Mark Richard Warren was born in Coeur d ‘Alene, Idaho on March 9, 1958 to Richard Lavern Warren and Della Melissa (Hutson) Warren. He was one of three children with one older sister and one younger brother. His father worked as a hard rock miner, most notably in Ouray and Silverton.
Mark’s love of rocks and minerals was inspired early on when he went to work in the summers for Benjamin “Benjy” Kuehling at his Columbine Mineral Shop while attending high school in Ouray. It seemed natural that he would later follow in his father’s footsteps when he was hired in the summer of 1974 by Standard Metals in Silverton as a surface worker. The following summers of 1975 and 1976 were spent working for the Camp Bird Mine in Ouray starting as a surface worker and later as an underground nipper.
Mark graduated from Ouray High School in 1976 and went with his father that fall out to the Gooseberry Mine located east of Sparks, Nevada where he began his long career as a hard rock miner. The next 40 years saw him working in more than 30 mines in Idaho, Oregon, Colorado, Nevada, Montana, Utah, Arizona, and California with names such as Sunshine Mine (ID), New Savage Mine (NV), Silver Butte Mine (OR), Sixteen to One Mine (CA), Maverick Mine (Silverton), Brooklyn Mine (Silverton), Mountain Top Mine (Ouray), Revenue Mine (Ouray), Sutro Mine (Virginia City, NV), and many more.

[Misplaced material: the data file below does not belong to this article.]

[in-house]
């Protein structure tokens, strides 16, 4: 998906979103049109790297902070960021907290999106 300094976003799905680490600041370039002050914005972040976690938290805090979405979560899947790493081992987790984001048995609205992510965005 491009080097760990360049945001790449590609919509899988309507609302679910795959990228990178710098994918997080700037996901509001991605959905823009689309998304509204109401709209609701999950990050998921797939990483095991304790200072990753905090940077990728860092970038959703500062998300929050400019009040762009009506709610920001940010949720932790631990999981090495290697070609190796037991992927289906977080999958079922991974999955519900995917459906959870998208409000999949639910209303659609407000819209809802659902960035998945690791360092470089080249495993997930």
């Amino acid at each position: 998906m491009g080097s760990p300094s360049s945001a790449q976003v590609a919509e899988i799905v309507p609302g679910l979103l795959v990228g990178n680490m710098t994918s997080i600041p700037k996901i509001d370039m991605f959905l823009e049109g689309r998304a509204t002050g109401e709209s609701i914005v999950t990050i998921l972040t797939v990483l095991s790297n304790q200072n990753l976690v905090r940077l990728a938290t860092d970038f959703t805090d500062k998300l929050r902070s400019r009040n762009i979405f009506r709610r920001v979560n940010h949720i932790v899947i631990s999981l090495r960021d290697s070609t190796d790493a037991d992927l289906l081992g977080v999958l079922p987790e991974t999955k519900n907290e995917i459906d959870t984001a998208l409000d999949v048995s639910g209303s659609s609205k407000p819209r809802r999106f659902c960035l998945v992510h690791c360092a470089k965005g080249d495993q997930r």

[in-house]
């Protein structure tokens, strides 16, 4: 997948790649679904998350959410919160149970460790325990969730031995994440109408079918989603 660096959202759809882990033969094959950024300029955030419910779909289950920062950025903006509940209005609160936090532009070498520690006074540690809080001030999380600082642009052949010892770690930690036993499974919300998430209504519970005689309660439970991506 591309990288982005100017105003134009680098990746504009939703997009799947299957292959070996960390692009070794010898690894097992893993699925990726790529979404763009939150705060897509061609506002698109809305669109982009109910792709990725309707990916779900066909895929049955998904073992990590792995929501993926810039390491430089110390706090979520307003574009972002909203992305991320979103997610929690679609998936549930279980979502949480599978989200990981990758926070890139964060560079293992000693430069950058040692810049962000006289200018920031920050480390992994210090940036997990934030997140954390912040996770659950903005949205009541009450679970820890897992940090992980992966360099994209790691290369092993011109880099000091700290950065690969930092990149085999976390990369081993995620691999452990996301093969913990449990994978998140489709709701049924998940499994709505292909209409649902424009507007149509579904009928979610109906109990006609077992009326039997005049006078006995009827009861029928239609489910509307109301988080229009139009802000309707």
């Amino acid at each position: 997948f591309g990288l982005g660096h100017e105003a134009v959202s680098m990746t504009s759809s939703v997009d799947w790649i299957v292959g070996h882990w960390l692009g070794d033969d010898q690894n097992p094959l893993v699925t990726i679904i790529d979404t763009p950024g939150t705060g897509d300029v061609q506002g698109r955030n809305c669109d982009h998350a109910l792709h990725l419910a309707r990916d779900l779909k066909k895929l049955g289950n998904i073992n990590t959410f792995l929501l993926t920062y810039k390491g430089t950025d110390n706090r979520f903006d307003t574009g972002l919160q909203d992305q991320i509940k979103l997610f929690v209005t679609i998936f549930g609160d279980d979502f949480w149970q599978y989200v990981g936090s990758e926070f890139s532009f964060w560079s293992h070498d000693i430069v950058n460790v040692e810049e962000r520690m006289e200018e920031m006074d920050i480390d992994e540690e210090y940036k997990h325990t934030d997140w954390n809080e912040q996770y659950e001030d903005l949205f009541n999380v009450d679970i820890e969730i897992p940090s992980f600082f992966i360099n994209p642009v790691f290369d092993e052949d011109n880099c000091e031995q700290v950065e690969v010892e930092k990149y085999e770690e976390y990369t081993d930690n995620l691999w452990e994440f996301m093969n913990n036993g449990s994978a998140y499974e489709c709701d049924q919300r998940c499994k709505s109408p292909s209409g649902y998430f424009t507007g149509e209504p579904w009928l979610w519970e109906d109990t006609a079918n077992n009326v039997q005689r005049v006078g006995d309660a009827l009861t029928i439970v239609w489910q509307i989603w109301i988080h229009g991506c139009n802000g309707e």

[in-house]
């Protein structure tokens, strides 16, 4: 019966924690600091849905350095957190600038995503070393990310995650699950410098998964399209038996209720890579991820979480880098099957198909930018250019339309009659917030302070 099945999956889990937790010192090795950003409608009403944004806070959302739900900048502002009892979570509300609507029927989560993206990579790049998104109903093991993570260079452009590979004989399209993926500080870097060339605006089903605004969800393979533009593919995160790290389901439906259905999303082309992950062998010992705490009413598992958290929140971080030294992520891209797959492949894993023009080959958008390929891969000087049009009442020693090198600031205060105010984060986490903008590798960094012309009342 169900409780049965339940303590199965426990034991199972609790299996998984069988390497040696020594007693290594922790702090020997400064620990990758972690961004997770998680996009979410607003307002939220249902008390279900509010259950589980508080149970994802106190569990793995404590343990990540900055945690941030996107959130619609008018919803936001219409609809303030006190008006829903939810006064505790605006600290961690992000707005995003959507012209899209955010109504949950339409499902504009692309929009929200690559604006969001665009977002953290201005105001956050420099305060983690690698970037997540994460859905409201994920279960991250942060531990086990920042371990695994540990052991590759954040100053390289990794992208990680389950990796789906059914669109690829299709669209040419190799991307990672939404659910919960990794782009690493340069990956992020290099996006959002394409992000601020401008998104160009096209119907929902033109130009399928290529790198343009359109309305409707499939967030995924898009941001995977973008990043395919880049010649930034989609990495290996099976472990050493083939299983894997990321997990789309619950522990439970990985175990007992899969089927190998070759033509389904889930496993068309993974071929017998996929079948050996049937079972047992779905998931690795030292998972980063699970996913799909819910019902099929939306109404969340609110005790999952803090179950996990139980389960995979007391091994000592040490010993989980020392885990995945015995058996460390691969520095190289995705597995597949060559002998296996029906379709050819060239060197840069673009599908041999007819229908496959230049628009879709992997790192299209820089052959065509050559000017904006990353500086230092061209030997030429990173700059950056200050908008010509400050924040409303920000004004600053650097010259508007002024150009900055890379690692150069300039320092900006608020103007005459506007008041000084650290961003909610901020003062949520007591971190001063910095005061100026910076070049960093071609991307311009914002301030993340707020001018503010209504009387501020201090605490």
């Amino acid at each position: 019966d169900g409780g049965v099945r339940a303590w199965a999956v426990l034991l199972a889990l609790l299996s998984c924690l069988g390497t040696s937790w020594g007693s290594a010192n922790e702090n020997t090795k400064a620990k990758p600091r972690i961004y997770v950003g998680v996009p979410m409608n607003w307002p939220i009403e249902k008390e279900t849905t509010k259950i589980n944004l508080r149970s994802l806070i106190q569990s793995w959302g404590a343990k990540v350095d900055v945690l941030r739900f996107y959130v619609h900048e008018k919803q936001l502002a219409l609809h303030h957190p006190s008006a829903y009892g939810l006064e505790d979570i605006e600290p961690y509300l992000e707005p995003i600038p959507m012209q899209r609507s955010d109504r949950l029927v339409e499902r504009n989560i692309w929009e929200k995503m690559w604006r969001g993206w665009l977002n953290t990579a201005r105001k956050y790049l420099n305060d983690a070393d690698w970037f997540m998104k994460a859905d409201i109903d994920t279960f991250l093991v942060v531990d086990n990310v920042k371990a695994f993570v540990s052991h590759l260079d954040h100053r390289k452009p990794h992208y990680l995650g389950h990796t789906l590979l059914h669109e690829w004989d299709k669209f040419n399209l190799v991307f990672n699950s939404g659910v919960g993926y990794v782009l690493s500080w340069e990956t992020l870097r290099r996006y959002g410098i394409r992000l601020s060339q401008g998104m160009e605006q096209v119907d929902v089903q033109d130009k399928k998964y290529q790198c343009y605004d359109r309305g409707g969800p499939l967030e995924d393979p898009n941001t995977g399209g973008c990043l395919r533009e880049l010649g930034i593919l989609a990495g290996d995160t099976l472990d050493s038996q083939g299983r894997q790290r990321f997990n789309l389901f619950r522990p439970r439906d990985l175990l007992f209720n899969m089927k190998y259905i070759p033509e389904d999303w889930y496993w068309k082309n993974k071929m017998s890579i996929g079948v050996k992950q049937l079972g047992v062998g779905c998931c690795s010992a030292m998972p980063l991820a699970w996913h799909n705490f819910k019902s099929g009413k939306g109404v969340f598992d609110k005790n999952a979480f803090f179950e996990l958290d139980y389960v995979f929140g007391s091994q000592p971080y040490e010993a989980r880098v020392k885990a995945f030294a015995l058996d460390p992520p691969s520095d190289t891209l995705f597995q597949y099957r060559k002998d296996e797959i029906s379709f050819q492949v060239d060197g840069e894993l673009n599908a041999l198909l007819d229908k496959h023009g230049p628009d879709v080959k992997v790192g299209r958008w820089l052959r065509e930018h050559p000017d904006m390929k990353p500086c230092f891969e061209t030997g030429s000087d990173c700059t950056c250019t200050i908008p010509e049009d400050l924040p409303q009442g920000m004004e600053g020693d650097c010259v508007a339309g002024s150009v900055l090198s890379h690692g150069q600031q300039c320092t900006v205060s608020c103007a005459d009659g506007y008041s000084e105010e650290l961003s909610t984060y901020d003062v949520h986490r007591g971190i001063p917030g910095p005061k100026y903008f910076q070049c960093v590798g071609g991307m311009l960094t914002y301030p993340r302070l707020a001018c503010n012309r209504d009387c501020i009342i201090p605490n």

Mark became known for his careful and meticulous skills in timbering the shafts, drifts, raises, and stopes he worked in. He loved the look and feel of the massive square cut timbers used in these operations and incorporated them into the design of the house he built in 2006 in Silver City, Nevada where he lived until he died.
Outside of work, Mark also became known for his daring, and sometimes reckless, approach to life. He had an affinity for fast cars, spontaneous adventures, and dynamite. A headline in the August 8, 2005 issue of the Nevada Appeal in Carson City, Nevada reads, “Mysterious Explosion Puzzles Silver City Residents”. The article goes on to describe a blast that occurred at exactly midnight on August 6th which caused some Silver City residents to fall out of bed and run from their homes. The source of the explosion was never identified by local law enforcement, but the perpetrator was well known to his family and friends.
Mark died of pancreatic cancer in his home in Silver City on March 7, 2022. He was preceded in death by his father, Dick Warren, his mother, Della Norwood, and younger brother, Tony. He is survived by his daughter, Hannah Rose (Warren) Rodriguez and her daughters, Carma and Luna, of Antioch, California, his daughter, Ruby May Warren of Gardnerville, Nevada and his sister, Michelle (Warren) Pierce of Lake City.
Mark’s legacy as a hard rock miner will live on in the hearts and minds of the many men who he worked with and mentored throughout his career. Family and friends will celebrate his life in gatherings being planned later this spring and summer in Silver City, Nevada and Ouray, Colorado.